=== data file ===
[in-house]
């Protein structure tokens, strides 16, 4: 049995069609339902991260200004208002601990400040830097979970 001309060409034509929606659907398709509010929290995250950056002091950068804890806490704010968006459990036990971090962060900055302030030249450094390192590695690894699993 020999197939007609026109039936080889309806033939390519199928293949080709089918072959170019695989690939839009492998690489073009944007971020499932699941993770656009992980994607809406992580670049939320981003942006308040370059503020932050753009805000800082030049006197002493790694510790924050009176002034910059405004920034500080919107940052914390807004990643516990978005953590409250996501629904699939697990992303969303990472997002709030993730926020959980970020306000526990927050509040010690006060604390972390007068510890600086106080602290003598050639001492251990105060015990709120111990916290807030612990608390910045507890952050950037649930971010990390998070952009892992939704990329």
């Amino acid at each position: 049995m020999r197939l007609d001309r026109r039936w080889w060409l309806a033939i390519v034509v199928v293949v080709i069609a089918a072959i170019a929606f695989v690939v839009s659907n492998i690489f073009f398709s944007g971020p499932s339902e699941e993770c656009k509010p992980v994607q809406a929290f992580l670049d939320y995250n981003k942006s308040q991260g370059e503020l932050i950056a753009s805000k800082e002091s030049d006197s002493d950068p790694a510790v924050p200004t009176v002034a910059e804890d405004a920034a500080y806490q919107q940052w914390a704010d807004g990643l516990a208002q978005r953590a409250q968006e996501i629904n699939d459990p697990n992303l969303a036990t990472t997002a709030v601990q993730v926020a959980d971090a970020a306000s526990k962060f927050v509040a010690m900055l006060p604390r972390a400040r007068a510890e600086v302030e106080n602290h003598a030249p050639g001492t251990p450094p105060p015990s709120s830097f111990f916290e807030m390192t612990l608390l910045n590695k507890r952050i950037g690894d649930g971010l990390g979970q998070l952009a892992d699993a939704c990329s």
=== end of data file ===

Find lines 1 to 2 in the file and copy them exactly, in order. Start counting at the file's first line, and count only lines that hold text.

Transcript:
[in-house]
């Protein structure tokens, strides 16, 4: 049995069609339902991260200004208002601990400040830097979970 001309060409034509929606659907398709509010929290995250950056002091950068804890806490704010968006459990036990971090962060900055302030030249450094390192590695690894699993 020999197939007609026109039936080889309806033939390519199928293949080709089918072959170019695989690939839009492998690489073009944007971020499932699941993770656009992980994607809406992580670049939320981003942006308040370059503020932050753009805000800082030049006197002493790694510790924050009176002034910059405004920034500080919107940052914390807004990643516990978005953590409250996501629904699939697990992303969303990472997002709030993730926020959980970020306000526990927050509040010690006060604390972390007068510890600086106080602290003598050639001492251990105060015990709120111990916290807030612990608390910045507890952050950037649930971010990390998070952009892992939704990329």